-1/5*x^2*cos(log(x)) + 2/5*x^2*sin(log(x))
sage: _ = var('y, z')
sage: (x^y - z).integrate(y)
-y*z + x^y/log(x)
sage: (x^y - z).integrate(y, algorithm="sympy")                                 # needs sympy
-y*z + cases(((log(x) != 0, x^y/log(x)), (1, y)))


We integrate the above function in Maple now:

sage: g = maple(f); g.sort()         # optional - maple
y^z+sin(x^2)
sage: g.integrate(x).sort()          # optional - maple
x*y^z+1/2*2^(1/2)*Pi^(1/2)*FresnelS(2^(1/2)/Pi^(1/2)*x)


We next integrate a function with no closed form integral. Notice that the answer comes back as an expression that contains an integral itself.

sage: A = integral(1/ ((x-4) * (x^4+x+1)), x); A
integrate(1/((x^4 + x + 1)*(x - 4)), x)


Sometimes, in this situation, using the algorithm “maxima” gives instead a partially integrated answer:

sage: integral(1/(x**7-1),x,algorithm='maxima')
-1/7*integrate((x^5 + 2*x^4 + 3*x^3 + 4*x^2 + 5*x + 6)/(x^6 + x^5 + x^4 + x^3 + x^2 + x + 1), x) + 1/7*log(x - 1)


We now show that floats are not converted to rationals automatically since we by default have keepfloat: true in maxima.

sage: integral(e^(-x^2),(x, 0, 0.1))
0.05623145800914245*sqrt(pi)


An example of an integral that fricas can integrate:

sage: f(x) = sqrt(x+sqrt(1+x^2))/x
sage: integrate(f(x), x, algorithm="fricas")      # optional - fricas
2*sqrt(x + sqrt(x^2 + 1)) - 2*arctan(sqrt(x + sqrt(x^2 + 1))) - log(sqrt(x + sqrt(x^2 + 1)) + 1) + log(sqrt(x + sqrt(x^2 + 1)) - 1)


where the default integrator obtains another answer:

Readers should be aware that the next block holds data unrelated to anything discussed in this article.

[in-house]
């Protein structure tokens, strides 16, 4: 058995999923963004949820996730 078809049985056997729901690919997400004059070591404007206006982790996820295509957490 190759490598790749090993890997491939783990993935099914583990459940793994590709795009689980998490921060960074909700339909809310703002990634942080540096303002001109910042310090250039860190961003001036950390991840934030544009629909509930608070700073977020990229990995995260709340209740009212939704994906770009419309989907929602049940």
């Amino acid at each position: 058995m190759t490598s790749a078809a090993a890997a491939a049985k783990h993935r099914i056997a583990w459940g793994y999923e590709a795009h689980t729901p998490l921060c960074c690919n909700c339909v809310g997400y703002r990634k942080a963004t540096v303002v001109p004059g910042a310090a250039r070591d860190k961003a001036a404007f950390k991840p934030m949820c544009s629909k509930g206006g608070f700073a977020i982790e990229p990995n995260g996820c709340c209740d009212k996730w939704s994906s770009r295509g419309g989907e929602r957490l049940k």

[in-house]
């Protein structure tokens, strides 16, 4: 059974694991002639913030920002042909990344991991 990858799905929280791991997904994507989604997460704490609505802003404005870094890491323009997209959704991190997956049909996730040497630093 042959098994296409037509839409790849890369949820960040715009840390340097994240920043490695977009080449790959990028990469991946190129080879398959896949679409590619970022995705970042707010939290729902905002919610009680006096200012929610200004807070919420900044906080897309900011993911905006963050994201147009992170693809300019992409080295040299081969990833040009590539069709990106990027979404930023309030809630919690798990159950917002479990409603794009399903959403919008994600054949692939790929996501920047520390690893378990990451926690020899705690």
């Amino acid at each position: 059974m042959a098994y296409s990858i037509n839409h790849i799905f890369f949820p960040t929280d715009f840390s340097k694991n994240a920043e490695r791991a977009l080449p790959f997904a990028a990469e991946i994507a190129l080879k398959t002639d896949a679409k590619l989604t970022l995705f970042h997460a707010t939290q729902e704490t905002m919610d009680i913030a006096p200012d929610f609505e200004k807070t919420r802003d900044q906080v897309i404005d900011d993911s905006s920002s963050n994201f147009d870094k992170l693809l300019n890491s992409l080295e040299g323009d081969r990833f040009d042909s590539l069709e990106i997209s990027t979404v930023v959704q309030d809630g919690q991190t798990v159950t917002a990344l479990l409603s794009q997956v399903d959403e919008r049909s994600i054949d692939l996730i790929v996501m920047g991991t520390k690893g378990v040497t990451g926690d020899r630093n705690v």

sage: integrate(f(x), x)  # long time
1/8*sqrt(x)*gamma(1/4)*gamma(-1/4)^2*hypergeometric((-1/4, -1/4, 1/4), (1/2, 3/4), -1/x^2)/(pi*gamma(3/4))


sage: f(x) = (x^4 - 3*x^2 + 6) / (x^6 - 5*x^4 + 5*x^2 + 4)
sage: integrate(f(x), x, 1, 2, algorithm='maxima')
integrate((x^4 - 3*x^2 + 6)/(x^6 - 5*x^4 + 5*x^2 + 4), x, 1, 2)


but is nevertheless computed:

sage: integrate(f(x), x, 1, 2)
-1/2*pi + arctan(8) + arctan(5) + arctan(2) + arctan(1/2)


Both fricas and sympy give the correct result:

sage: integrate(f(x), x, 1, 2, algorithm="fricas")  # optional - fricas
-1/2*pi + arctan(8) + arctan(5) + arctan(2) + arctan(1/2)
sage: integrate(f(x), x, 1, 2, algorithm="sympy")                               # needs sympy
-1/2*pi + arctan(8) + arctan(5) + arctan(2) + arctan(1/2)


Using Giac to integrate the absolute value of a trigonometric expression:

sage: integrate(abs(cos(x)), x, 0, 2*pi, algorithm='giac')
4
sage: result = integrate(abs(cos(x)), x, 0, 2*pi)
...
sage: result
4


ALIASES: integral() and integrate() are the same.

EXAMPLES:

Here is an example where we have to use assume:

sage: a,b = var('a,b')
sage: integrate(1/(x^3 *(a+b*x)^(1/3)), x)
Traceback (most recent call last):
...
ValueError: Computation failed since Maxima requested additional
constraints; using the 'assume' command before evaluation
*may* help (example of legal syntax is 'assume(a>0)', see assume?
for more details)
Is a positive or negative?


So we just assume that $$a>0$$ and the integral works:

sage: assume(a>0)
sage: integrate(1/(x^3 *(a+b*x)^(1/3)), x)
2/9*sqrt(3)*b^2*arctan(1/3*sqrt(3)*(2*(b*x + a)^(1/3) + a^(1/3))/a^(1/3))/a^(7/3) - 1/9*b^2*log((b*x + a)^(2/3) + (b*x + a)^(1/3)*a^(1/3) + a^(2/3))/a^(7/3) + 2/9*b^2*log((b*x + a)^(1/3) - a^(1/3))/a^(7/3) + 1/6*(4*(b*x + a)^(5/3)*b^2 - 7*(b*x + a)^(2/3)*a*b^2)/((b*x + a)^2*a^2 - 2*(b*x + a)*a^3 + a^4)